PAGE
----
“We’re keen to understand the situation that led to your review in more detail, and put things right. Would you mind contacting us on [insert phone number] and asking for [person handling issue] so we can discuss this in more detail?”
It can be nerve-wracking to be the person a disgruntled customer might call and speak to but it’s important to show that the negative experience is being taken seriously. It also shows any future customers that you take people’s experiences seriously and that they could expect the same personal touch if they were to have a negative experience. For larger companies directing them to customer service could be good, but a little impersonal.
How to handle a disgruntled customer directly
Regardless of whether it’s over the phone, over email or in-person handling someone that’s angry, agitated or unreasonable is a challenge. Even a reasonable person who raises their hand and says their experience wasn’t good enough can need some delicate handling. There are dozens of guides for conflict resolution but the key things to keep in mind are the same regardless of the situation. They include:
- Understanding the source of the situation - what, specifically, was the reason behind the customer’s current state.
- “Would you mind explaining, in as much detail as possible how we let you down today?”
- Acknowledge and observe - ensure the complainant feels heard and that you’re listening. Ask if there’s anything else they’d like to mention or if that’s the whole issue.
- “Thank you for that insight. Is there anything else you’d like to take this opportunity to mention?”
- Ask for insight - is there anything you could have done differently to have avoided the situation?
- “In your view what measures could we have taken to have avoided this situation from occurring in the first place?”
- Ask for outcomes - how do they envisage the situation being put right?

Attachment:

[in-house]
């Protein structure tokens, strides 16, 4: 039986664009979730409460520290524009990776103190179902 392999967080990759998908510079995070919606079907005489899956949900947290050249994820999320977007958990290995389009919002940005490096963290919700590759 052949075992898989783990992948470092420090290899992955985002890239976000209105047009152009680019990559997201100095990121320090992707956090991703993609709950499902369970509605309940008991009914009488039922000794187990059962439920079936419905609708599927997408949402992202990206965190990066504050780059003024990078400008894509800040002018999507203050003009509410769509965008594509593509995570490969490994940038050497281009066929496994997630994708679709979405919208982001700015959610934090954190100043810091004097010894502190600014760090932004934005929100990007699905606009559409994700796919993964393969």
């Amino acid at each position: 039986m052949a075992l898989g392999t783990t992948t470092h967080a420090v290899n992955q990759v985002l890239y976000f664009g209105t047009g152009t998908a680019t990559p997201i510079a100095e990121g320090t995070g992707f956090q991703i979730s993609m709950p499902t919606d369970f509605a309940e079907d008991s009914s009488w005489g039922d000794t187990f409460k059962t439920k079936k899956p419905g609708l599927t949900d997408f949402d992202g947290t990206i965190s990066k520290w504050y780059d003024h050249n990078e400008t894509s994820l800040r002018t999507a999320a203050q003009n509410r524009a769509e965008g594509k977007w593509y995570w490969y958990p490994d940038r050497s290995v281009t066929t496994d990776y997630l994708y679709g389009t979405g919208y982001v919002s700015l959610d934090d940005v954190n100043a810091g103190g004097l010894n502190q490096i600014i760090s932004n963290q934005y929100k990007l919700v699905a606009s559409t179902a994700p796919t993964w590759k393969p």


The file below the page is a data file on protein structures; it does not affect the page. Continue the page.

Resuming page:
- “Is there anything we can do to put this right?”
With the last point, it’s worth knowing what’s within your power to offer. It can also be good to plant the seed of acceptable solutions in their mind by ending that sentence with a few suggestions. “Could we offer you a discount on your next visit?”, “Could we give you the desserts for free?”. It’s important that the person handling the issue has the authority to offer come compensation so should be the person assigned to handle the issue when it arises. It’s better to do this sooner rather than later as the situation could be made worse if the complainant has to explain their frustrations twice.
Examples of how to not respond to negative reviews
And if you’re still worried that you might make a mistake and mismanage your public response take comfort in that you’re probably not going to do as badly as these business owners:
And this lengthy "tome" sourced from BoredPanda.
And every so often, when you’re definitely in the right and the customer’s review is not only unreasonable but inaccurate, it might be OK to call them out about it. Like this pub in the UK did with one drunken reviewer.
If you’re looking to get more public reviews so that the right types of customers come to your business then try our platform today.